When people hear the name Hiro Mashima today, they instantly think of his most recent work, Fairy Tail, which is steadily growing in popularity since its debut in 2006. However, its clearly easy to see where Fairy Tail's roots come from when one decides to undertake his previous, massive shounen story, Groove Adventure Rave. The anime adaptation of Groove Adventure Rave, named Rave Master, suffered considerably because of character designs that were not consistent with the manga counterpart, and because the anime adaptation covered only the first 90 chapters or so, leaving many unanswered questions and open plot holes. Groove Adventure Rave is a story that is unbelievably shounen, through and through. However, despite obvious plot twists and predictable characters, it still does not take away on what turns out to be a highly enjoyable read about a teenager's coming of age journey to save the world.
Haru Glory, Rave's shounen hero, is a young teenager living away from civilization with his sister on Garage Island. One day, an old man happens to pass through the Island and Haru eventually learns the identity of this old man is none other than the Rave Master, a hero that is destined to save the world from the atrocious organization, Demon Card, who plan on ruling the world. The old man, in poor health, eventually passes on his title and sword to Haru, entrusting him to find the Rave Stones to stop Demon Card. And thus Haru, becomes the 2nd Rave Master. Early on in his journey, Haru meets a young girl, Elie, who has amnesia and is seeking the truth about her past. This fateful meeting will eventually trigger events that become the foundation that eventually shakes the world.
From this synopsis, any reader familiar with shounen stories can get a sense of what kind of adventures, pitfalls, powers, themes, etc., Haru and Elie will encounter in their journey, and without fail, Mashima utilizes all of them. The sudden power ups, the talk about dreams overpowering thirst for power, friendship overcoming critical death status, so on and so forth. Groove Adventure Rave has all these shounen plot elements and in today's standards, the story starts to get pretty predictable as to what will occur. Fortunately, there are a few plot twists that occur deep in the story which some readers will be surprised to learn about, and it are those saving graces which help keep the reader entertained.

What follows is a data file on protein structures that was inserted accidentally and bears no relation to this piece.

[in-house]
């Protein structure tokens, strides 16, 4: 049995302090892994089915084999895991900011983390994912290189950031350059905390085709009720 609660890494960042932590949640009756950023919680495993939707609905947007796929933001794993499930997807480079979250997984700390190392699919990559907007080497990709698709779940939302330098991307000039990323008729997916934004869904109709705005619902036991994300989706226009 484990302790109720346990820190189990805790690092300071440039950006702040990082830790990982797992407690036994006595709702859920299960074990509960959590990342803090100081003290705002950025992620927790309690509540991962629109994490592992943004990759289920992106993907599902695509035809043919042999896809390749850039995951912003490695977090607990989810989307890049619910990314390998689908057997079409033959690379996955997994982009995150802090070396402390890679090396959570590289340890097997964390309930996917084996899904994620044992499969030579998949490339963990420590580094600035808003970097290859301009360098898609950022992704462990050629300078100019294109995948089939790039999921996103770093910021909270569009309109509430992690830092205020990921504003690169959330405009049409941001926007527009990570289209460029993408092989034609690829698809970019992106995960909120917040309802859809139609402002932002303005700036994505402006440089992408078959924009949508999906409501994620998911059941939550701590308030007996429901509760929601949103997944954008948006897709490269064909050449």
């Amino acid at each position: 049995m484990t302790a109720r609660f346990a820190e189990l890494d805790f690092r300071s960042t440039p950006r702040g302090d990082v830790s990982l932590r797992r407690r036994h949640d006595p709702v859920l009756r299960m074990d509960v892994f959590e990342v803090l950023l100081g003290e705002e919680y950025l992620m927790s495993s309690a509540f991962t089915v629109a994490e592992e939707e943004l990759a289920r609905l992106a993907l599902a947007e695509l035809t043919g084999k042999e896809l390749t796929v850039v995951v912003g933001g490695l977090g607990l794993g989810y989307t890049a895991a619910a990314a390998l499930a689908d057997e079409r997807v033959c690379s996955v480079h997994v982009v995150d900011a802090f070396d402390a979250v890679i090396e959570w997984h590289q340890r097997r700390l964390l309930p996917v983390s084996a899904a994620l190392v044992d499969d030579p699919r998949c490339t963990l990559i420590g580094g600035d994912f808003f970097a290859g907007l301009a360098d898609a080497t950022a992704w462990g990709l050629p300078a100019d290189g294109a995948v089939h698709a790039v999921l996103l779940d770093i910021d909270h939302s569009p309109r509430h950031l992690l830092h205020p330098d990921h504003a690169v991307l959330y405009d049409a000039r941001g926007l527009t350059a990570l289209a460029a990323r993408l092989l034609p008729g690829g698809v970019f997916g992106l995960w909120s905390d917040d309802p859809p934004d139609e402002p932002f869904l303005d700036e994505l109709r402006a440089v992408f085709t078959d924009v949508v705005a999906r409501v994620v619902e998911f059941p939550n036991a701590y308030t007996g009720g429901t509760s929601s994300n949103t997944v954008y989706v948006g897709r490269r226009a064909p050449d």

Readers familiar with and fans of the art in Fairy Tail will easily come to love the art Mashima utilizes in Rave because its the same exact style. While not as refined in the early chapters, Mashima designs his character rather attractively, the men with defined muscles and distinct faces; the women with heavenly chests and attractively looking figures. The battles are rather easy to follow, however, there are some instances where things tend to get a bit cluttered. The only critique I do have with his art is that Mashima does sacrifice detail in the background. This is especially apparent during battles, where the background will either be plain white or black. But again, this isn't too bad, as it does make the battles easier to follow.
While the characters look attractive, their personalities are rather predictable. Meaning, Haru is your typical shounen male lead; Elie is your typical female co-lead, and the same with all of the other characters Mashima introduces. They are nothing you haven't seen before, both good and evil. On the other hand, Mashima is able to adequately tell the history's of each of his characters without taking up too many pages or chapters, which is a nice change of pace from other stories where character past's are either too long or too short. Though character personalities really don't undergo a drastic overhaul from start to finish, all of the main heroes do evolve in a sense where you'll be able to pinpoint the difference from when a character was first introduced and where that character is during the last chapters.
Despite Groove Adventure Rave being the poster child for all things shounen, there is something about the story and the way Mashima goes about storytelling that makes it all seem enjoyable. You actually start caring for what happens to Haru and Elie, and watch in awe as their relationship develops from acquaintances to love throughout the plot. Mashima introduces a plethora of different characters that help shape all of the different arcs, and despite the length of the story, with the exception of a few gag chapters inserted in between, you never get the sense that Mashima doesn't know where he's going with the story. Although the story does go from point A to point B without much deviation, it's still an enjoyable read.
One of the big knocks I do have is the fact that almost every evil character, after being defeated, will undergo an instantaneous change from evil to good, which gets to be really old, really quick.
After reading Groove Adventure Rave, its easy to see where many of the ideas, character and guild names arise in Fairy Tail. All in all, if you're looking for a lengthy shounen, "coming of age" journey of a young man, with a nice side of romance, Groove Adventure Rave is something you'll definitely want to check out.